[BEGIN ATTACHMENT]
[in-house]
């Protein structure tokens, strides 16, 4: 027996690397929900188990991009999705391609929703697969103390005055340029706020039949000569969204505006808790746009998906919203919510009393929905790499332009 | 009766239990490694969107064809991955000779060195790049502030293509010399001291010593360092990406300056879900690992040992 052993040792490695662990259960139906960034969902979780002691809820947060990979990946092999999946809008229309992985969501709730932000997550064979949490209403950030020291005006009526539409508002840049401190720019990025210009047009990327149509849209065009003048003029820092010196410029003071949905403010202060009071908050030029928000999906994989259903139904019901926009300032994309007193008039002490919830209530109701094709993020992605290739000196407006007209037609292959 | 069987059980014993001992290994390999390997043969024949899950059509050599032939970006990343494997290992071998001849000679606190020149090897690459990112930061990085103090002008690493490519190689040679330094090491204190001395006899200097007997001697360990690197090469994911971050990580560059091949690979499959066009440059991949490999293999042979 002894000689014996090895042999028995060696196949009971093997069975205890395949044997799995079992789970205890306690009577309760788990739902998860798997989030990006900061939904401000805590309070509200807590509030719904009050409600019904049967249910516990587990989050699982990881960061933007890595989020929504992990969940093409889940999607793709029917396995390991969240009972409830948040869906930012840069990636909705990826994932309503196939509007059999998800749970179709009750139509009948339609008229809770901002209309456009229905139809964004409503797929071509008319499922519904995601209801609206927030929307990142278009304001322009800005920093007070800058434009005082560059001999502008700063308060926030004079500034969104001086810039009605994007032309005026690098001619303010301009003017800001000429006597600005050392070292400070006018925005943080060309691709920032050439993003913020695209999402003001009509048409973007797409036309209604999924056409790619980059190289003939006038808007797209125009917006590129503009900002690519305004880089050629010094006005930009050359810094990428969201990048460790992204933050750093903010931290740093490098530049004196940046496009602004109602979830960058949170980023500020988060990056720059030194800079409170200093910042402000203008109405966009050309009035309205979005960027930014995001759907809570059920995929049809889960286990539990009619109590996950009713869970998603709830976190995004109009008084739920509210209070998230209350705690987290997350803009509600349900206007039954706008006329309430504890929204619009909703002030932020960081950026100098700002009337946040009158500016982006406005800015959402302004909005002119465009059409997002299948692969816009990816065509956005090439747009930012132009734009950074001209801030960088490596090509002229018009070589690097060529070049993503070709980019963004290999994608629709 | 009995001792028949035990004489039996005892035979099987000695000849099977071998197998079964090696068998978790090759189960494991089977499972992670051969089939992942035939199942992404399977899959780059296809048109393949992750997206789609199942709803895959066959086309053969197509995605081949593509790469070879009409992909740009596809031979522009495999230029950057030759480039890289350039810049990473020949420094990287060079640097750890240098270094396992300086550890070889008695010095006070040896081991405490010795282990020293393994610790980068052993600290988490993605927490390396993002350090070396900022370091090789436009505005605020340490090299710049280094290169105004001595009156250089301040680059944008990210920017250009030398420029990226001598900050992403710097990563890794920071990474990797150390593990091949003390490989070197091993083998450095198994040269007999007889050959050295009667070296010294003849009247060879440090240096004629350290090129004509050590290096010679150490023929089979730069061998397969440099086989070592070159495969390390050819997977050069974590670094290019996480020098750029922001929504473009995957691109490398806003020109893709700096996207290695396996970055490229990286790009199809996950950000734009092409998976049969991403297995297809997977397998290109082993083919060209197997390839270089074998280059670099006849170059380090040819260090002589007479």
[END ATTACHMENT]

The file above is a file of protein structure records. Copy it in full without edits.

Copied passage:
[in-house]
């Protein structure tokens, strides 16, 4: 027996690397929900188990991009999705391609929703697969103390005055340029706020039949000569969204505006808790746009998906919203919510009393929905790499332009 | 009766239990490694969107064809991955000779060195790049502030293509010399001291010593360092990406300056879900690992040992 052993040792490695662990259960139906960034969902979780002691809820947060990979990946092999999946809008229309992985969501709730932000997550064979949490209403950030020291005006009526539409508002840049401190720019990025210009047009990327149509849209065009003048003029820092010196410029003071949905403010202060009071908050030029928000999906994989259903139904019901926009300032994309007193008039002490919830209530109701094709993020992605290739000196407006007209037609292959 | 069987059980014993001992290994390999390997043969024949899950059509050599032939970006990343494997290992071998001849000679606190020149090897690459990112930061990085103090002008690493490519190689040679330094090491204190001395006899200097007997001697360990690197090469994911971050990580560059091949690979499959066009440059991949490999293999042979 002894000689014996090895042999028995060696196949009971093997069975205890395949044997799995079992789970205890306690009577309760788990739902998860798997989030990006900061939904401000805590309070509200807590509030719904009050409600019904049967249910516990587990989050699982990881960061933007890595989020929504992990969940093409889940999607793709029917396995390991969240009972409830948040869906930012840069990636909705990826994932309503196939509007059999998800749970179709009750139509009948339609008229809770901002209309456009229905139809964004409503797929071509008319499922519904995601209801609206927030929307990142278009304001322009800005920093007070800058434009005082560059001999502008700063308060926030004079500034969104001086810039009605994007032309005026690098001619303010301009003017800001000429006597600005050392070292400070006018925005943080060309691709920032050439993003913020695209999402003001009509048409973007797409036309209604999924056409790619980059190289003939006038808007797209125009917006590129503009900002690519305004880089050629010094006005930009050359810094990428969201990048460790992204933050750093903010931290740093490098530049004196940046496009602004109602979830960058949170980023500020988060990056720059030194800079409170200093910042402000203008109405966009050309009035309205979005960027930014995001759907809570059920995929049809889960286990539990009619109590996950009713869970998603709830976190995004109009008084739920509210209070998230209350705690987290997350803009509600349900206007039954706008006329309430504890929204619009909703002030932020960081950026100098700002009337946040009158500016982006406005800015959402302004909005002119465009059409997002299948692969816009990816065509956005090439747009930012132009734009950074001209801030960088490596090509002229018009070589690097060529070049993503070709980019963004290999994608629709 | 009995001792028949035990004489039996005892035979099987000695000849099977071998197998079964090696068998978790090759189960494991089977499972992670051969089939992942035939199942992404399977899959780059296809048109393949992750997206789609199942709803895959066959086309053969197509995605081949593509790469070879009409992909740009596809031979522009495999230029950057030759480039890289350039810049990473020949420094990287060079640097750890240098270094396992300086550890070889008695010095006070040896081991405490010795282990020293393994610790980068052993600290988490993605927490390396993002350090070396900022370091090789436009505005605020340490090299710049280094290169105004001595009156250089301040680059944008990210920017250009030398420029990226001598900050992403710097990563890794920071990474990797150390593990091949003390490989070197091993083998450095198994040269007999007889050959050295009667070296010294003849009247060879440090240096004629350290090129004509050590290096010679150490023929089979730069061998397969440099086989070592070159495969390390050819997977050069974590670094290019996480020098750029922001929504473009995957691109490398806003020109893709700096996207290695396996970055490229990286790009199809996950950000734009092409998976049969991403297995297809997977397998290109082993083919060209197997390839270089074998280059670099006849170059380090040819260090002589007479």